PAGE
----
When producers think about keeping cows cool, keeping lactating cows cool, especially fresh cows, is usually top of mind. After all, those cows are the most susceptible to heat stress as they recover from calving, overcome a negative energy balance and reach peak milk.
But let’s not forget the importance of keeping cows in late lactation and the dry period cool as well. Even though these cows are usually left to coast through the end of their lactation and the first six weeks of the dry period before the transition period starts, research is showing that any heat stress these cows face not only impacts the next lactation, but has startling effects on the calves they carry.
Heat and humidity is a common, year-round occurrence in Florida which makes the climate ideal for conducting research on the impact of heat stress on dry cows. Heat stress studies conducted by Geoffrey Dahl at the University of Florida showed how the impact of heat stress on dry cows can impact the next lactation and beyond.
“We put cows in a heat-stress environment as soon as they were dried off and they didn’t get cooled again until they actually calved,” Dahl says. Over the six week dry period cows average a full degree increase in average body temperature over this period. “So this is a chronic elevation of body temperature and there’s never a time for a six week period where cows achieve a normal body temperature.”
When that elevation of body temperature happens over the full dry period, Dahl says, cows in the next lactation produce a lot less milk compared to cows that are cooled. “You get a pretty profound drop in milk yield in that next lactation when animals are heat stressed for the entire dry period,” he says.
What it comes down to is the number of mammary cells developed during the dry period in cows that are heat stressed versus cows that are cooled. Udders were examined from cows at about three weeks into the dry period, and Dahl says cows that were cooled had developed significantly more milk-producing cells than cows that were under heat stress.
“That’s suggesting that there’s going to be greater capacity for milk yield in that next lactation in the animals that are cooled versus those animals that are heat stressed,” he says. “It’s not that cows that are stressed when they are dry have a more rapid loss of cells, it’s more related to cell proliferation when they are dry.”
While milk yield is one casualty of heat stressed dry cows, immune function is another. When Dahl looked at data on a large commercial dairy, mastitis incidence, respiratory disease and retained fetal membranes were all higher for cows that had dry periods during hotter months versus cows that were dry during the winter.
“Cows that were dry during the cooler months of the year had better reproductive performance despite the fact they were at a higher level of production,” says Dahl.
Several research studies have also shown that cows under heat stress during the dry period also calve sooner as well. This explains some of the reason for production differences with cows that are cooled and carry calves full term, and also explains some of the impact heat stress has on calves.
“When that cow was experiencing heat stress obviously that calf in utero is experiencing that same heat stress over the last six weeks of development,” says Dahl. Research shows that cows heat stressed in the dry period produce lighter calves, and that negative growth rate continues as the calf gets older.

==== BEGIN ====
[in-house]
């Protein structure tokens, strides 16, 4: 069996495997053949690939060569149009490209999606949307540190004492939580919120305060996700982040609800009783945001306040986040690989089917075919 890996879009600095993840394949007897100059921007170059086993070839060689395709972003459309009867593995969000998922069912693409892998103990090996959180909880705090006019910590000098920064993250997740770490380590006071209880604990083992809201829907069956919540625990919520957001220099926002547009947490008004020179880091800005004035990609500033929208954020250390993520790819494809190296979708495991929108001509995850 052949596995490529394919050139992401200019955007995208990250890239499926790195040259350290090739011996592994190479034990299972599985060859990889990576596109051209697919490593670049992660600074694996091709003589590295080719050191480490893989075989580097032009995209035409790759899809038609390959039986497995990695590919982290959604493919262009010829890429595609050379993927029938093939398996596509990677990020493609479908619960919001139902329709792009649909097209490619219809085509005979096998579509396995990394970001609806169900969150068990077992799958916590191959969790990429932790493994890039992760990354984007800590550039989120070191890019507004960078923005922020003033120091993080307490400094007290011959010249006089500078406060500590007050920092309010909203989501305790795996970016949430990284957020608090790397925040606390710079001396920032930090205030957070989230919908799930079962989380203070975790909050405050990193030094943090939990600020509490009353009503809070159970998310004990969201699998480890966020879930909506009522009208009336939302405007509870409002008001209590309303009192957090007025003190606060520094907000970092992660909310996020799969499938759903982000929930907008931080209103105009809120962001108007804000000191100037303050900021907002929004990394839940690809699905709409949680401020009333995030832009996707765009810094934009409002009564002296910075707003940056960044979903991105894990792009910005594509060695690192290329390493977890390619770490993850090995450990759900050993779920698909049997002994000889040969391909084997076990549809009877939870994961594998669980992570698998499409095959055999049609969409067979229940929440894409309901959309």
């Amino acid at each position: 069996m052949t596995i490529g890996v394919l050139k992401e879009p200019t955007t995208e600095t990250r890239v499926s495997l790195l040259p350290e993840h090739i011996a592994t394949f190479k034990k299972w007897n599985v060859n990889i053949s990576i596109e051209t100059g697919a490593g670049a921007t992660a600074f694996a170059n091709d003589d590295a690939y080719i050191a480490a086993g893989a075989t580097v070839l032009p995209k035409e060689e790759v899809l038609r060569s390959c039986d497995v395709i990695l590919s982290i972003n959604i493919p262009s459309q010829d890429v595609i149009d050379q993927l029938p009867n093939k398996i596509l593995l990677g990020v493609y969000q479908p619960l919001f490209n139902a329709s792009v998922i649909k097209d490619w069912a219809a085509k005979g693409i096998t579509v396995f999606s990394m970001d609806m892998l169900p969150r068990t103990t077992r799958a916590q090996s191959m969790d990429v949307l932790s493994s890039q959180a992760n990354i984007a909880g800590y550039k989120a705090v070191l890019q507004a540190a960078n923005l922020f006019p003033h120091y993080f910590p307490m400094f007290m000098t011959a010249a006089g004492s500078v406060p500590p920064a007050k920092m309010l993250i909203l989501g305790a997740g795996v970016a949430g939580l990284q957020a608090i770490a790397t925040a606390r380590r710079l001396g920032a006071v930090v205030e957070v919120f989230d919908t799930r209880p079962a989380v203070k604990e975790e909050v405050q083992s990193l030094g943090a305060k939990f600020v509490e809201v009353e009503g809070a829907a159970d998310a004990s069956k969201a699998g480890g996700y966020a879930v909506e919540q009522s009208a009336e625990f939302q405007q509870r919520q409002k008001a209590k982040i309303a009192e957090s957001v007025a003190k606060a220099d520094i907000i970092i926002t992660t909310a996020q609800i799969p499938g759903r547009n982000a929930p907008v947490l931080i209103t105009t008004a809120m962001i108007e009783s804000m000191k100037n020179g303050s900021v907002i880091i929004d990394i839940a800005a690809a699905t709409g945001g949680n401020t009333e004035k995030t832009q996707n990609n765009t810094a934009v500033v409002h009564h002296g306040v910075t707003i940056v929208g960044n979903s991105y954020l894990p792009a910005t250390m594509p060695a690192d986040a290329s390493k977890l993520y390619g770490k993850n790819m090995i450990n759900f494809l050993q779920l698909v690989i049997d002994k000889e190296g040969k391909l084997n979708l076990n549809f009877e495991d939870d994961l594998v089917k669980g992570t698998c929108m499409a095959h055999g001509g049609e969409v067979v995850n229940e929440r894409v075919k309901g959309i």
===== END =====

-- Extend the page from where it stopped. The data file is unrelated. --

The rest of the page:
Calves may have challenged immune systems as well, starting with their ability to absorb immunoglobulins (IG) from colostrum. In a study conducted by Dahl, Even though two groups of animals received the same amounts of colostrum, calves born to heat stressed dams had lower blood IG concentrations than calves born to cooled dams.
“At first we looked at if there were certain gross differences in colostrum quality between these two groups,” says Dahl. “In fact when we look at IG concentration, levels in dams that are heat stressed is typically at or above what we had in cooled animals, they just make less of it.”
Further examination shows that it’s not necessarily the colostrum that comes from heat stressed dams that’s the issue. Two groups of calves from heat stressed and cooled cows were fed colostrum from the same source, and the heat stressed calves still had lower absorption rates than calves born to cooled dams.
“That’s pretty strong evidence that there’s a direct effect on that calf, and it’s limiting their ability to take up IG,” says Dahl.
Calves also have a shift in their metabolic pathway as well, and tend to shift resources to adding fat rather than lean growth which, Dahl says, could account for some of the issues that occur later in life. Calves born to heat stressed dams are more likely to leave the herd prior to puberty. Calves from heat stressed cows that made it to first lactation produced less milk than calves from cooled cows.
“In fact, it looks like what we’re seeing is an epigenetic effect that is limiting those calves’ ability to reach their genetic potential,” says Dahl. “When we look at second and third lactation production, those calves continue to lag behind those calves if they experienced heat stress.”
There is also a transgenerational effect when the calves pass on this effect to their own offspring, which Dahl says is one of the indicators of epigenetic influence.
Taking a look at the opportunities for heat stress in different areas, Dahl says the top 23 dairy states average about 90 days of potential heat stress situations each year. Given the impact heat stress has on the cow, the calf and future offspring, Dahl says it should make economic sense to cool dry cows.
“If you have a facility that just needs to be retrofitted with fans and soakers to make sure that we get those cows cooled it’s really a no brainer,” he says. “It makes sense to get those cows cooled off.”